Paul Krugman made the point yesterday that the tax rate on the top earners during the post-war boom was 91%, seeming to infer that a return to such rates would be good for the economy.

Yet if we want to raise more revenue, historically it doesn’t really seem to matter what the top tax rate is:

Federal revenues have hovered close to 20% of GDP whatever the tax rate on the richest few.

This seems to be because of what is known as the Laffer-Khaldun effect: the higher rates go, the more incentive for tax avoidance and tax evasion.

And while income inequality has risen in recent years, the top-earners share of tax revenue has risen in step:

So the richest 1% are already contributing around 40% of the tax revenue, taxed on their 34% share of the national income. And even if the Treasury collected every cent the top 1% earned, America would still be running huge deficits.

Yet the Occupy movement are still angry. A large majority of Americans believe the richest should pay more tax. More and more wealthy Americans — starting with Warren Buffett, and most recently Stephen King are demanding to pay more taxes.

King writes:

At a rally in Florida (to support collective bargaining and to express the socialist view that firing teachers with experience was sort of a bad idea), I pointed out that I was paying taxes of roughly 28 percent on my income. My question was, “How come I’m not paying 50?”

How come? Well, the data shows pretty clearly that it’s unlikely that revenues would increase.

They may have a fair point that capital gains above a certain threshold should probably be taxed at the same rate as income, because it is effectively the same thing. And why should government policy encourage investment above labour by taxing one more leniently?

But more simply, people like King think the status quo  is unjust far beyond the taxation structure. A lot of people are unemployed:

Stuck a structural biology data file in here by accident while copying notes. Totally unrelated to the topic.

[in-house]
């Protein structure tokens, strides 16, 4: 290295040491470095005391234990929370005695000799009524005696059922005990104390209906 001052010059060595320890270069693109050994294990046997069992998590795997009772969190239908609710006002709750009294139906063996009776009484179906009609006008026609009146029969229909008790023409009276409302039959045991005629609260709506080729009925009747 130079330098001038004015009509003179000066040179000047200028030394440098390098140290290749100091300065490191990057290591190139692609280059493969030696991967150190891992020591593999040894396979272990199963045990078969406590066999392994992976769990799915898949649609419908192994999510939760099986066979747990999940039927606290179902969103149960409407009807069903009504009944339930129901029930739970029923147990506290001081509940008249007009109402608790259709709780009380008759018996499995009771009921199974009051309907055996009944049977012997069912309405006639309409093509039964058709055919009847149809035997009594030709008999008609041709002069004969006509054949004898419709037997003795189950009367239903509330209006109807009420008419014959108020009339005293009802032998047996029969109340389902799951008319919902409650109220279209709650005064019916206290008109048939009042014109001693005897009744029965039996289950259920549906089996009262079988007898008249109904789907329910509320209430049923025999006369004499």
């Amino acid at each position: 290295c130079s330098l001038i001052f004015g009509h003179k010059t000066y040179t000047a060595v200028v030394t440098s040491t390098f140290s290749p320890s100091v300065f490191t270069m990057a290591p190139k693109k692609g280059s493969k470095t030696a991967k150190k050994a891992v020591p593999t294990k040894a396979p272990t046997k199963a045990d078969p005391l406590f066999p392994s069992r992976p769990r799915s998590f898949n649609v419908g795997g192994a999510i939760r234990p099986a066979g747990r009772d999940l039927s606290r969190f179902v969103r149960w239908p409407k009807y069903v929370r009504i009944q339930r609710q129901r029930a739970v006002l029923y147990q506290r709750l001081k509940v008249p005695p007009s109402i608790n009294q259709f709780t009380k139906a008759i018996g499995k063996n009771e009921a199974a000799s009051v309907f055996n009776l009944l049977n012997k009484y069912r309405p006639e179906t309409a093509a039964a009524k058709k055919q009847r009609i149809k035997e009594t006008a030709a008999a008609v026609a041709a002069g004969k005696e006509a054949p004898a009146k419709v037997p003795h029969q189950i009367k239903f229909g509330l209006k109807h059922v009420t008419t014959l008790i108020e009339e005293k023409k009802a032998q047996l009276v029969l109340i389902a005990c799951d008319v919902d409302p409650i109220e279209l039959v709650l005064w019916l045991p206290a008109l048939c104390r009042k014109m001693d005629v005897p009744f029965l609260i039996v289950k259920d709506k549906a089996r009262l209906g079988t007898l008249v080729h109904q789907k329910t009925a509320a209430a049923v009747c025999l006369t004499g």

A lot of people are earning less than they were five years ago:

28% of homeowners are underwater on their mortgages. Millions of graduates face a mountain of student debt, while stuck in dole queues or in a dead end job like Starbucks.

We live in dark times.

From Reuters:

Nearly 15 percent of people worldwide believe the world will end during their lifetime and 10 percent think the Mayan calendar could signify it will happen in 2012, according to a new poll.

With all this hurt, there’s a lot of anger in society. Those calling for taxing the richest more are not doing the same cost-benefit analysis I am doing that suggests that raising taxes won’t raise more revenue.

But they’re not unfairly looking for a scapegoat, either. While probably the greatest culprits for the problems of recent times are in government Americans are right to be mad at the rich.

Why?

This isn’t about tax. This is about jobs, and growth.

The rich, above and beyond any other group have the ability to ameliorate the economic malaise by spending and creating jobs, creating new products and new wealth. The top 1% control 42% of all financial wealth. But that money isn’t moving very much at all— the velocity of money is at historic lows. It should not be surprising that growth remains depressed and unemployment remains stubbornly high.

And every month that unemployment remains elevated is another month that the job creators are not doing their job. Every month that the malaise festers, the angrier the 99% gets.  It is, I think, in the best interests of the rich to try and create as many jobs and as much wealth as they can.  A divided and angry society, I think, will find it even more difficult to grow and produce.